With the hyperparameters tuned (Table 3) in the best model, the final test was performed to obtain the performance metrics36. The best possible combination of hyperparameters for the RF model consisted of 110 trees, 7 samples as a minimum requirement for splitting the nodes, 6 samples as a minimum for a leaf node, a maximum depth of 8, 7 as the number of variables in each split, and Gini as a criterion for measuring the quality of a split.
The confusion matrix (Table 4), computed by the python scikit-learn library, was considered. In addition, the area under the curve (AUC) was also calculated.
Other metrics used are explained below.
True Negative Rate (TNR) or specificity is the probability of a negative result in healthy individuals: TN/(FP + TN).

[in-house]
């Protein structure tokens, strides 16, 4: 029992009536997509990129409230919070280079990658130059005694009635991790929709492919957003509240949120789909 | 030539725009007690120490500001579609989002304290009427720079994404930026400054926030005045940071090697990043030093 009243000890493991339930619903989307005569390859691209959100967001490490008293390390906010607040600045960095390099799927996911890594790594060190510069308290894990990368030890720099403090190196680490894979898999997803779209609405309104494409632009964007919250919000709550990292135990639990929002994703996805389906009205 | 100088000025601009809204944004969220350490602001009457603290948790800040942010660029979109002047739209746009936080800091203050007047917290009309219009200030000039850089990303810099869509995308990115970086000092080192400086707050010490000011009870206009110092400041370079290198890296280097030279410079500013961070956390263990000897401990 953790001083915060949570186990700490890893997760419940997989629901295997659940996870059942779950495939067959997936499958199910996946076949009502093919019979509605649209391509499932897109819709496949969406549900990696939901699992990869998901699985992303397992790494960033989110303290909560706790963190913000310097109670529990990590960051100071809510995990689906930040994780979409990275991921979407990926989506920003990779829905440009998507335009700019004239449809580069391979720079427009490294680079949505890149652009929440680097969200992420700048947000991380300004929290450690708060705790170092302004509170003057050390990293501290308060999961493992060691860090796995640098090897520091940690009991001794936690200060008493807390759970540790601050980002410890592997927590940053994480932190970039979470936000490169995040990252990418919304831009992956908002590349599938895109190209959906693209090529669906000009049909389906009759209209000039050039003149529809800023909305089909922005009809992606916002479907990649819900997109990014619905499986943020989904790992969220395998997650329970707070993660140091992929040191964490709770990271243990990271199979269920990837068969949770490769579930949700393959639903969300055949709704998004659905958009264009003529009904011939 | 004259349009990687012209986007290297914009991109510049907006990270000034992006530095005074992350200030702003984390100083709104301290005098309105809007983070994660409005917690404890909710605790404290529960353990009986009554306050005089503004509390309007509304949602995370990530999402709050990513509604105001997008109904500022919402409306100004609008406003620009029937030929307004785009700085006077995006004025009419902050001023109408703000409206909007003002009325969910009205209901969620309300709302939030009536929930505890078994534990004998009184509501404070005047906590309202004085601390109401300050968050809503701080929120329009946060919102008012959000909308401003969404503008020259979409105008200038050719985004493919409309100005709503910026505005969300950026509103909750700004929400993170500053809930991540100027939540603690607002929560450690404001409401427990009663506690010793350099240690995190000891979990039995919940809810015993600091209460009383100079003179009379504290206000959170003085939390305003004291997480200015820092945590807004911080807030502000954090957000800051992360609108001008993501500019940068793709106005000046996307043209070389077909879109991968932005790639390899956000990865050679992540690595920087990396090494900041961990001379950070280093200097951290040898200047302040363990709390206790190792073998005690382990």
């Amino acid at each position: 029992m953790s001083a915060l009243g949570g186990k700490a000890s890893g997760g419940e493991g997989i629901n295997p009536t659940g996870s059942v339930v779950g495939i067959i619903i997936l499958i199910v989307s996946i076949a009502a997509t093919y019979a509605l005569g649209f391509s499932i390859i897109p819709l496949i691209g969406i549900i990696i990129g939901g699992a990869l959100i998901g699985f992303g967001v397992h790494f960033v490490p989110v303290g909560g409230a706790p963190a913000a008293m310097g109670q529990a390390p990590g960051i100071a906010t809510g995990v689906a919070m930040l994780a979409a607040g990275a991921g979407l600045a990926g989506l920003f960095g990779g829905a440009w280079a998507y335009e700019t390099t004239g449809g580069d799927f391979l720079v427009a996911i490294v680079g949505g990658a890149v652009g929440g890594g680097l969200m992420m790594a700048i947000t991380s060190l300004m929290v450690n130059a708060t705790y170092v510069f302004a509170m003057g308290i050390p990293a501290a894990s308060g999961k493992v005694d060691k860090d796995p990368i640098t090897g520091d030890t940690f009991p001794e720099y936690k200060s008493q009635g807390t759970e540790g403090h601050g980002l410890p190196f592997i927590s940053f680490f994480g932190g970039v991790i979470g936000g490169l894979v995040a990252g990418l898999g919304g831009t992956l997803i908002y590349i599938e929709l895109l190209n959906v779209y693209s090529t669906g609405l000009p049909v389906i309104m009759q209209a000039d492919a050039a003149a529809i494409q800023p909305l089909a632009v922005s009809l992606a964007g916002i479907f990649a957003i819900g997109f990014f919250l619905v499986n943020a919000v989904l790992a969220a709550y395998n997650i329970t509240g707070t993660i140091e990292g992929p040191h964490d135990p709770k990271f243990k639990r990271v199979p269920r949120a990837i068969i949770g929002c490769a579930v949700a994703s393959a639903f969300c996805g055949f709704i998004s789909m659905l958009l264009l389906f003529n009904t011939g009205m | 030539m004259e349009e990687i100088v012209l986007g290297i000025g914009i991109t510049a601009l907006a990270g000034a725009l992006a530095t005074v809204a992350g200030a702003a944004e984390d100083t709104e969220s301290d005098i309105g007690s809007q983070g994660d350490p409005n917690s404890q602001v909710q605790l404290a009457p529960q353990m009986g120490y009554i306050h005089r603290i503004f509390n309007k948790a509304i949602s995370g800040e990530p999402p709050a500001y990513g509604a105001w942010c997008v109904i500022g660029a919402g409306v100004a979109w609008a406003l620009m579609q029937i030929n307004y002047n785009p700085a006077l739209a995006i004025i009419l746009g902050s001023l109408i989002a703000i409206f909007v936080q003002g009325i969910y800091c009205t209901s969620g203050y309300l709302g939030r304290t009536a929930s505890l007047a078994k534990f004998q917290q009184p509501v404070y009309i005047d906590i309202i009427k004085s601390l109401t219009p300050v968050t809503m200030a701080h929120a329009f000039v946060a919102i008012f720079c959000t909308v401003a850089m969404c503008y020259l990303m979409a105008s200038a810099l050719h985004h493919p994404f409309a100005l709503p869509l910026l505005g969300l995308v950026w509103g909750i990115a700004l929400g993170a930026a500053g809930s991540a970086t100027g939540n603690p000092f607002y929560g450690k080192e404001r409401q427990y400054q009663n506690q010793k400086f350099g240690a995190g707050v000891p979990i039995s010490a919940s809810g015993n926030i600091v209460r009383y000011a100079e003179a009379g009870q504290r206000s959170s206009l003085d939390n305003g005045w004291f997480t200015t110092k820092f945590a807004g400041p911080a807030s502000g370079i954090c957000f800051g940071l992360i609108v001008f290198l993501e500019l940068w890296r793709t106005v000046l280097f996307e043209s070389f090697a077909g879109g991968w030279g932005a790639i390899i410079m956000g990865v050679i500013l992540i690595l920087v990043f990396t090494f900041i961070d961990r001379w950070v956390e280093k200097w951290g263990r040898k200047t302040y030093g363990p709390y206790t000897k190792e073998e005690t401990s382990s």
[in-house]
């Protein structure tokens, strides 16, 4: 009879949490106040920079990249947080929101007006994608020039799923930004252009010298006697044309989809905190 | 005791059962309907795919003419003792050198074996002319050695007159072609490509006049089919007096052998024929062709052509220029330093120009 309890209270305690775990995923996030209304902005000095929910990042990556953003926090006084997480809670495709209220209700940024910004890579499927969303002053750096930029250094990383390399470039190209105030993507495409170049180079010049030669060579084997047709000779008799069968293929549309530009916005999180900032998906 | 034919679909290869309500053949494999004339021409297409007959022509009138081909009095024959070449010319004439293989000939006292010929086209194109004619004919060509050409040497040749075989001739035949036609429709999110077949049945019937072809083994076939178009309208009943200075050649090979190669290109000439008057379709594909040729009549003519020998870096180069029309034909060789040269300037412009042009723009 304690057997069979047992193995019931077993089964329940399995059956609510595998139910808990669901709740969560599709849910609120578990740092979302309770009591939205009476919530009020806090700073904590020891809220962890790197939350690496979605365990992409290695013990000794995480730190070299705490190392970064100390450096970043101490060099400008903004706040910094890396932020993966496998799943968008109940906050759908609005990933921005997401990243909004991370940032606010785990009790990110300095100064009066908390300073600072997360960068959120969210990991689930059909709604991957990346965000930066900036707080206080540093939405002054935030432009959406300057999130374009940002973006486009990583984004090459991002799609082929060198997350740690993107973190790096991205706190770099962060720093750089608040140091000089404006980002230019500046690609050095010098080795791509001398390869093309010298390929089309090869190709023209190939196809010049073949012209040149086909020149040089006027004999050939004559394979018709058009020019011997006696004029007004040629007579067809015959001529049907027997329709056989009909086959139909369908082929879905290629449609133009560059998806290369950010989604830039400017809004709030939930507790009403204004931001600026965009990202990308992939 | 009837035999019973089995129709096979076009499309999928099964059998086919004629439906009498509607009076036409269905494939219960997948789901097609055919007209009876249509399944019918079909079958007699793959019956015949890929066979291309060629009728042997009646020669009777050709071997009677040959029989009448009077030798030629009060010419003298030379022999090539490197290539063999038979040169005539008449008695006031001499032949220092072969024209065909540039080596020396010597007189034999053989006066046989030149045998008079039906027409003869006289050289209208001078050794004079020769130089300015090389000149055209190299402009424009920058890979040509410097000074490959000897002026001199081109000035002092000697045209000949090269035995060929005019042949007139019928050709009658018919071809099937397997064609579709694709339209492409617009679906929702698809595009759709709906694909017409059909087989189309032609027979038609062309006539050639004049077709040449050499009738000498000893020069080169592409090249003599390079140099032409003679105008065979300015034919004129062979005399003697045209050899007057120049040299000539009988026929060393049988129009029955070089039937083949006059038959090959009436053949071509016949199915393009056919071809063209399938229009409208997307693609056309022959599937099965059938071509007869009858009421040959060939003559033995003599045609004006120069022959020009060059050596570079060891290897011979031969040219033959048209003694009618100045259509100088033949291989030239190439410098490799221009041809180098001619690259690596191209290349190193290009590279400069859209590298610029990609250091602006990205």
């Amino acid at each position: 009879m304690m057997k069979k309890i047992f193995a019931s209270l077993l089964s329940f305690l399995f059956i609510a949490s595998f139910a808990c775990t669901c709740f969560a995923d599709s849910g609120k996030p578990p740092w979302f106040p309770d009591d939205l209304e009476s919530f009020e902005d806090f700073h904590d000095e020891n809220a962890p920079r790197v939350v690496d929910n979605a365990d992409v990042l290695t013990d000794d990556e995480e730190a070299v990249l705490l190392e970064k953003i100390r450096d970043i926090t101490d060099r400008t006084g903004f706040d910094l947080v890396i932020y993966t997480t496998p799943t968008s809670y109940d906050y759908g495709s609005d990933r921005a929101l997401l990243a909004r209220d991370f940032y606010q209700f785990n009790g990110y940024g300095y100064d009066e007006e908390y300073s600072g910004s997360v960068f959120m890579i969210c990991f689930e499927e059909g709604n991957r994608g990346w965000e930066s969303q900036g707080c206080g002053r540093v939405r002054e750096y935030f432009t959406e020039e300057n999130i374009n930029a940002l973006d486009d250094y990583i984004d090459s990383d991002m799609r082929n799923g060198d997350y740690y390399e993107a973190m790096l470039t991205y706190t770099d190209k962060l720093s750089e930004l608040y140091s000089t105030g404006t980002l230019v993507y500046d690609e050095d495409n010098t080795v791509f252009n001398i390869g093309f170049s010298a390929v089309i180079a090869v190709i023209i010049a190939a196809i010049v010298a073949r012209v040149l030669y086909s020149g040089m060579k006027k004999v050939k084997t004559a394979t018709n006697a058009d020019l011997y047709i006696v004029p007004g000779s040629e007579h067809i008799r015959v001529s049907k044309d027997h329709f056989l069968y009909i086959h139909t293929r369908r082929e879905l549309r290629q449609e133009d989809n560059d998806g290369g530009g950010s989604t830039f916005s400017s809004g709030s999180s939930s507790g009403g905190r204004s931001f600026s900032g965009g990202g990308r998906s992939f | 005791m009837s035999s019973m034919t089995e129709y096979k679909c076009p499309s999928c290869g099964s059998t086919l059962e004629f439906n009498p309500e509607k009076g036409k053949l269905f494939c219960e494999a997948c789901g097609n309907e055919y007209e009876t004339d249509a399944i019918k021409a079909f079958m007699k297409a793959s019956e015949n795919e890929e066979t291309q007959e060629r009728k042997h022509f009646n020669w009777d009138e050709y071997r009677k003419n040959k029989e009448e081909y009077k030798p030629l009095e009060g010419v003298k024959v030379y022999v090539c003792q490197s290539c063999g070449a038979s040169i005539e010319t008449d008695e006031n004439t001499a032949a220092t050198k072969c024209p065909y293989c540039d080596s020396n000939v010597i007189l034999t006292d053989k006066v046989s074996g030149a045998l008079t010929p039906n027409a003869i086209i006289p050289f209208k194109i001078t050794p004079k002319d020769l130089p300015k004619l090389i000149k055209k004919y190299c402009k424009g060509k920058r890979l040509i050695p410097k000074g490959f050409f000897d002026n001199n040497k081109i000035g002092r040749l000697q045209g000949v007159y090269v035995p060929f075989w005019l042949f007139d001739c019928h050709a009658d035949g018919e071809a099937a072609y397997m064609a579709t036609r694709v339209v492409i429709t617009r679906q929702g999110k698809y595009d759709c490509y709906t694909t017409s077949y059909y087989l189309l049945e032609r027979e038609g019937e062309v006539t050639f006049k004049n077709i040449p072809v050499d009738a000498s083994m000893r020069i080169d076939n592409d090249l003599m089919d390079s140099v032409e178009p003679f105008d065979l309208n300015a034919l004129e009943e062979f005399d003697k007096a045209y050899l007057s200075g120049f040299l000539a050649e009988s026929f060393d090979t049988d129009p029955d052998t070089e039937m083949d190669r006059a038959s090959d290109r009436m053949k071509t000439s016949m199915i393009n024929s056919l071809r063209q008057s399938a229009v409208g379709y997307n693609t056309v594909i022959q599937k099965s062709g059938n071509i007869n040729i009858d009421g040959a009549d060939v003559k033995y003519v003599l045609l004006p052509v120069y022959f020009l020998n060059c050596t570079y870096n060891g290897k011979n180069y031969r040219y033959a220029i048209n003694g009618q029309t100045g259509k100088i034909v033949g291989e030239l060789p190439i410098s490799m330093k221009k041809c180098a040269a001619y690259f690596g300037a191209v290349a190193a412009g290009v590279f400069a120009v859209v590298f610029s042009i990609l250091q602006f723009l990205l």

False Positive Rate (FPR) is the probability of false alarm: FN/(FN + TP).
False Negative Rate (FNR) is the miss rate: FP/(FP + TN).
True Positive Rate (TPR) or recall or sensibility is the probability of a positive result in patients: TP/(TP + FN).
Positive Predictive Value (PPV) or precision is the probability of the presence of the disease when the test is positive: TP/(TP + FP).
Negative Predictive Value (NPV) is the probability of absence of disease when the test is negative: TN/(FN + TN).
Accuracy is the probability of the test providing correct results, that is, being positive in patients and negative in healthy ones: (TN + TP)/(TN + FP + FN + TP).
F1-score is the harmonic mean of the precision and the recall: 2TP/(2TP + FP + FN).
The complete dataset and data dictionary presented in this study is available in Zenodo at doi.org/10.5281/zenodo.7779063.
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Albuquerque, G.A., Carvalho, D.D.A., Cruz, A.S. et al. Osteoporosis screening using machine learning and electromagnetic waves. Sci Rep 13, 12865 (2023). https://doi.org/10.1038/s41598-023-40104-w